Felix MENDELSSOHN (1809-1847) Das Märchen von der Schönen Melusine (The Fair Melusine) op.32 [9:47] Ein Sommernachtstraum, (A Midsummer Night’s Dream) Incidental Music to the play by Shakespeare op.61 [49:26] Die Hebriden, (The Hebrides) op.26 [8:51)
Camilla Tilling (soprano), Magdalena Risberg (soprano)
Swedish Radio Choir (women’s voices)
Swedish Chamber Orchestra/Thomas Dausgaard
rec. September 2014, Concert Hall of the School of Music, Theatre and Art, Örebro, Sweden BIS BIS-2166 [69:06]
At the core of this disc is the glorious incidental music Mendelssohn wrote for Shakespeare’s A Midsummer Night’s Dream. It is extraordinary that the overture, itself a masterpiece, was written when the composer was seventeen years old, and that the remainder of the music was then written no less than seventeen years later, for a performance of the play in Potsdam. It is full of treasures, including the famous Scherzo and Nocturne, as well as the Intermezzo depicting Hermia distractedly searching for her Lysander. The high point, for me, is the song for soprano and women’s voices ‘Ye spotted snakes’, which Camilla Tilling sings to perfection. The way she throws off her pianissimo high A in each verse is a total joy. The engineers have done a splendid job here, finding the exact right balance between soloists, women’s voices and orchestra.
The music is fascinating, and so daring in its harmonies and textures. Take one example, No.4 on track 6, simply called ‘Oberon tritt auf’ – ‘Oberon appears’. A spare, extremely soft line for unaccompanied violins that could almost be the beginning of a Schönberg tone-row, interrupted by little bursts of ‘fairy music’; just forty-eight seconds long but powerfully evocative. There are other moments of similarly magical description that Wagner would have been well advised to take note of when preparing to compose The Ring - and he may well have done just that.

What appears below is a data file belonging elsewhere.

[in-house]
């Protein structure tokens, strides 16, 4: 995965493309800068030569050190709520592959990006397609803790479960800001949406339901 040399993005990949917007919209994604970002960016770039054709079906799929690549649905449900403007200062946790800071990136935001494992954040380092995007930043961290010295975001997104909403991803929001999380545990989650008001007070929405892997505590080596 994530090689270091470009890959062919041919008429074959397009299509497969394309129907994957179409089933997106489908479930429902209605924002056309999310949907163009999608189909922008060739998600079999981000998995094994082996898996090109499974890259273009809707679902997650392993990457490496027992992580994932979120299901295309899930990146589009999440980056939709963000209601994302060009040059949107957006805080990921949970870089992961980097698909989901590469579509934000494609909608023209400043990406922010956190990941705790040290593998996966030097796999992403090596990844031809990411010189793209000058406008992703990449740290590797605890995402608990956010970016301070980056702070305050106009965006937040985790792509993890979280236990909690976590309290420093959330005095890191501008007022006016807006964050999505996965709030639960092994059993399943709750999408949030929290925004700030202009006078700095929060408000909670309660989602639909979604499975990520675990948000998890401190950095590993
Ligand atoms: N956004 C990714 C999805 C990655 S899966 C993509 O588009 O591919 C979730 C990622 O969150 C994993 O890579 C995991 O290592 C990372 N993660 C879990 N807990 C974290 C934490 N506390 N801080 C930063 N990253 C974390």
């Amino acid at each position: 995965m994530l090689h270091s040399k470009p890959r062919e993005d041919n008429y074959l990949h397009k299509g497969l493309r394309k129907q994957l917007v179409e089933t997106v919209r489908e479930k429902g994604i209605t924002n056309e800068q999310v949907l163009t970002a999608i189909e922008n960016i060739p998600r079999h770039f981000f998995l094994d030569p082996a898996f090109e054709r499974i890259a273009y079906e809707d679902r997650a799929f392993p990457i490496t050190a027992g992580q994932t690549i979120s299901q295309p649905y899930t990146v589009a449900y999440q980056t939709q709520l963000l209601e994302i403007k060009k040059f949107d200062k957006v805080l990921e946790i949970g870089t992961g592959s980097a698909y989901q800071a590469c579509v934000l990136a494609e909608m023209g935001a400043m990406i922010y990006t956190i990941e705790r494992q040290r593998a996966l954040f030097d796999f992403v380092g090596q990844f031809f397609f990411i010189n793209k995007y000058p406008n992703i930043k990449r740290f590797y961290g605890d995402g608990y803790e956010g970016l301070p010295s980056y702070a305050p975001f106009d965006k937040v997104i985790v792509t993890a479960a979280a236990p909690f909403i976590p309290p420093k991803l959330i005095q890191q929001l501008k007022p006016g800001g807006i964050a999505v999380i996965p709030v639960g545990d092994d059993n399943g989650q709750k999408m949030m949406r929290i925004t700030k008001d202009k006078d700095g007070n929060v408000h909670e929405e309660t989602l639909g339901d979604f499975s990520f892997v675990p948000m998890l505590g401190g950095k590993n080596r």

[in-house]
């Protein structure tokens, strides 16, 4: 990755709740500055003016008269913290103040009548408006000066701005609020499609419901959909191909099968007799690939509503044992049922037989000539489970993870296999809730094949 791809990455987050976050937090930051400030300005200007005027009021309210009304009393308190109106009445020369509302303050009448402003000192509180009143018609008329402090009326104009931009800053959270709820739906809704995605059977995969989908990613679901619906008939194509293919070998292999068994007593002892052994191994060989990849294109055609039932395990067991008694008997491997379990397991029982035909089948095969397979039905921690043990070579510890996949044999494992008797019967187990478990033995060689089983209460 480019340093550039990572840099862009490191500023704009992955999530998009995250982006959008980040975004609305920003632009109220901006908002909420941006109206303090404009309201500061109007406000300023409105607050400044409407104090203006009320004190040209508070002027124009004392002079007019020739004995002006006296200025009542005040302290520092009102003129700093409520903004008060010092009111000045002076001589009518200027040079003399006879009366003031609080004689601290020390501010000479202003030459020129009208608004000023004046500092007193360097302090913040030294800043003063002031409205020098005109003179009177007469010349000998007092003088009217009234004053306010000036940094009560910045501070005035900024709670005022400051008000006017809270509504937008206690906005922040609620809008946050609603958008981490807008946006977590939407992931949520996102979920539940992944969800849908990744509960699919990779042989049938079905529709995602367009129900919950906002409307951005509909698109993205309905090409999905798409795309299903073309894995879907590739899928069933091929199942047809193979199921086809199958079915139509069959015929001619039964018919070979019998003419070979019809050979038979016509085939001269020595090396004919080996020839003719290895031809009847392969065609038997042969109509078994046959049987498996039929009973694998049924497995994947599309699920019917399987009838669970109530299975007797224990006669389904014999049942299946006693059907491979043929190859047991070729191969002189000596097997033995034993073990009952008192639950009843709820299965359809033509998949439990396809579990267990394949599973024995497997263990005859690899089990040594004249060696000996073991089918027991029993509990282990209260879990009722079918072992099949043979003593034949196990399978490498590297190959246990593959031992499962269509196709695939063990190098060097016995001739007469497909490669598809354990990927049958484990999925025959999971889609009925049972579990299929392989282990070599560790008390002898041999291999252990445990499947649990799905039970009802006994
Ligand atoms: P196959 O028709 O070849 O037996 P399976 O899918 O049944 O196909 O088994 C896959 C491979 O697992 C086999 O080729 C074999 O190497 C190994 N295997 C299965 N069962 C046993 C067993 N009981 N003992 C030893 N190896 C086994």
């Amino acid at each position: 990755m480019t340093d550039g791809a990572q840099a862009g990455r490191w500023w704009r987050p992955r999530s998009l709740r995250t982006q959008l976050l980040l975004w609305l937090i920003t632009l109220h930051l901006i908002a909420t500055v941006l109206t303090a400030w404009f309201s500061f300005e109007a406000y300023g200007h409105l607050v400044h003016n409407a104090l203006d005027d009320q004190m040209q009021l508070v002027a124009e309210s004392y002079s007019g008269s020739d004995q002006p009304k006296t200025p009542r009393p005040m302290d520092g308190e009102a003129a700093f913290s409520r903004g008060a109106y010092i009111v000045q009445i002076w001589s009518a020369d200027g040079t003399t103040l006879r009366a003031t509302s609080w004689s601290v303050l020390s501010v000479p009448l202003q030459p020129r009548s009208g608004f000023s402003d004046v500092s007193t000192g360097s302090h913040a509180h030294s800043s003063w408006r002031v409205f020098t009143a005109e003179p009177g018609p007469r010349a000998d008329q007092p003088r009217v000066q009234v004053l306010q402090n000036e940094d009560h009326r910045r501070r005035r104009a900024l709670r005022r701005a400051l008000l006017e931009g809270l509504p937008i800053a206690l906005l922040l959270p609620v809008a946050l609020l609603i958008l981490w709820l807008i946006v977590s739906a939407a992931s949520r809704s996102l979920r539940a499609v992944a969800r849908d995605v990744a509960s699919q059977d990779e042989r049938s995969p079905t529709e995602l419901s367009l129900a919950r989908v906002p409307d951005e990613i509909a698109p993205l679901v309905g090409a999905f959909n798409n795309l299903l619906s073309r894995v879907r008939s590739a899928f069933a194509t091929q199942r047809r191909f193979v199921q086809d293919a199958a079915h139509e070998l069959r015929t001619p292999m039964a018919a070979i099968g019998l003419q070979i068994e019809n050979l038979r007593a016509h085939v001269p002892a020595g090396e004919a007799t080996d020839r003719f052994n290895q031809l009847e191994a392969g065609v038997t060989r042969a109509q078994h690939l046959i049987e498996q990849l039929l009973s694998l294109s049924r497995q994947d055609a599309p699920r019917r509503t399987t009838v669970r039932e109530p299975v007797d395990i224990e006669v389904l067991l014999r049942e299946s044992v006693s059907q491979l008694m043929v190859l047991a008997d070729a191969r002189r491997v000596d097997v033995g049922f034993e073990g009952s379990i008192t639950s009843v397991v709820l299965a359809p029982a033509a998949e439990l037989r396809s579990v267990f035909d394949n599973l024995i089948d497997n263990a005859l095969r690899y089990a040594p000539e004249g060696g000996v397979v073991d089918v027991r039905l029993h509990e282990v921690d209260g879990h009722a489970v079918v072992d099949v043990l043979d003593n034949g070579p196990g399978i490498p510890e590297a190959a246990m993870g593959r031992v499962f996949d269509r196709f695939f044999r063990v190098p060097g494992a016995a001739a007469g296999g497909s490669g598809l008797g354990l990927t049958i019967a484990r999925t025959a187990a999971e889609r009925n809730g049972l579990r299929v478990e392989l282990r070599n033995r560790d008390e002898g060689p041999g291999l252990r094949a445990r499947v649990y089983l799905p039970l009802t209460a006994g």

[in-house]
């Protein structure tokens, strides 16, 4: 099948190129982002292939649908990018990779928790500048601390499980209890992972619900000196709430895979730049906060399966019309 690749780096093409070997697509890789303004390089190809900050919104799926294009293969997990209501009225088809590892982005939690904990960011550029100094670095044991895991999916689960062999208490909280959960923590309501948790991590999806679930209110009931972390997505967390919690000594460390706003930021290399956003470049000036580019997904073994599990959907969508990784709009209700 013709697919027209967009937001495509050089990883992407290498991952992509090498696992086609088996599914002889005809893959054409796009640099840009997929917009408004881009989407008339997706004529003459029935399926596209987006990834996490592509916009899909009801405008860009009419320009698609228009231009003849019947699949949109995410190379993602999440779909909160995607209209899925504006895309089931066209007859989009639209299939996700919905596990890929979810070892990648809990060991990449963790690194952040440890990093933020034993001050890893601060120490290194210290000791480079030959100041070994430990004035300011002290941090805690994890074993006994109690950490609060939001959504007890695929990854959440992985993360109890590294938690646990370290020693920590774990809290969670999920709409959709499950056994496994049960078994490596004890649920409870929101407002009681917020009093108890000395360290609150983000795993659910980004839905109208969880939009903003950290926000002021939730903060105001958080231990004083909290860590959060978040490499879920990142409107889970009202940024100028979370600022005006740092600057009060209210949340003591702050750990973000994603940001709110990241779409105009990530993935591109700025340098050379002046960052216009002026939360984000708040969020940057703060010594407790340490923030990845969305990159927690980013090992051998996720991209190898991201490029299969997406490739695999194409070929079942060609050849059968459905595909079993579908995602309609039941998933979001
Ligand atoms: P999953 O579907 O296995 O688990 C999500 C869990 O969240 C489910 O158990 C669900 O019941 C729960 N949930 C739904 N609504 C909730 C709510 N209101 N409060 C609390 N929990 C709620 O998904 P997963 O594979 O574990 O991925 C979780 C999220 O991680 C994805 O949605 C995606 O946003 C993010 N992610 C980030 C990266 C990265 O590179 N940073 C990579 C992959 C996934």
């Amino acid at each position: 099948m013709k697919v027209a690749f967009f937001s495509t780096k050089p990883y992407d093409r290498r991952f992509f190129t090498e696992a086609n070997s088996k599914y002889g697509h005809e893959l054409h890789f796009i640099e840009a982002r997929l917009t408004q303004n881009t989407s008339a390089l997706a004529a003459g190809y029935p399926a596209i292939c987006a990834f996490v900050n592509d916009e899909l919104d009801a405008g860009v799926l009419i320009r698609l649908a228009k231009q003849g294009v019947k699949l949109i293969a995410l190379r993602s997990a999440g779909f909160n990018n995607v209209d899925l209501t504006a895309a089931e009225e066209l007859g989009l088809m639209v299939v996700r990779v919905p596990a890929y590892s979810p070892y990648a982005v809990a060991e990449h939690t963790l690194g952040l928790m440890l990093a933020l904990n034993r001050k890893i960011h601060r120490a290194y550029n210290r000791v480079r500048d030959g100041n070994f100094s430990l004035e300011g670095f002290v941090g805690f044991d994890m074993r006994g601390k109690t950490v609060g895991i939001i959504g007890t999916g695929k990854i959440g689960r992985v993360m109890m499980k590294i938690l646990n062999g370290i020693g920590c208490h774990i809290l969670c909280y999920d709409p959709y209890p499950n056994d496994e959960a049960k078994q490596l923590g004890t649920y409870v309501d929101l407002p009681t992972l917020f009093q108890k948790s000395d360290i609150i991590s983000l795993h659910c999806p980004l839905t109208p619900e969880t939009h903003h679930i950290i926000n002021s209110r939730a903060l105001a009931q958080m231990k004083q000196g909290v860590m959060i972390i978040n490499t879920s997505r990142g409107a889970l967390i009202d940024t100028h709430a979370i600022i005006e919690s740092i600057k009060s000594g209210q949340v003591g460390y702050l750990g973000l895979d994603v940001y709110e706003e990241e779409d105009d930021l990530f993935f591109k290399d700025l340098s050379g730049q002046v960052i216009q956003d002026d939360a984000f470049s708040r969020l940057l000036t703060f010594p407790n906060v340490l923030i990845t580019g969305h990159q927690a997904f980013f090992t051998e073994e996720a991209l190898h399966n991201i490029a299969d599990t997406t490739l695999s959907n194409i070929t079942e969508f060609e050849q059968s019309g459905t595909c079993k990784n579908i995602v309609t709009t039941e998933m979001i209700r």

I’ve already mentioned Camilla Tilling, the Swedish soprano, who has to be one of the finest around today. Thomas Dausgaard achieves outstandingly alert playing from the Swedish Chamber Orchestra, who characterise everything so well, whether it’s the music for the supernatural characters, the lovers, or the ‘rude mechanicals’.
The disc begins with a delightful performance of the concert overture known in this country as ‘The Fair Melusine’, capturing both the flowing lyricism of the slower music and the driving energy of the quicker episodes.
I wasn’t so happy with the final item, the famous ‘Hebrides’ overture. There are more recordings of this piece than you could shake several bundles of sticks at but this one is simply too fast. It’s the northern isles viewed from a jet-ski. Mendelssohn is quite clear in his tempo indication – Allegro moderato, meaning moderately quick. Mendelssohn wrote plenty of seriously fast music, so we can assume the adverb ‘moderately’ is important. The playing is excellent, but the music sounds so rushed that the sense of space and grandeur is lost. There also seems to be something missing in bars 7-8, namely the important line in lower strings and bassoon; possibly an editing error? Furthermore, the generally quick tempo means that the coda, where Mendelssohn really lets rip, doesn’t have quite the impact it should.
Well, that is just track 26; most people will already have a recording of 'The Hebrides', and the other 25 tracks are excellent, so don’t be put off - this CD is stuffed with wonderful things.
Founding Editor Rob Barnett Senior Editor
John Quinn Seen & Heard Editor Emeritus Bill Kenny Editor in Chief
Vacant MusicWeb Webmaster
David Barker MusicWeb Founder Len Mullenger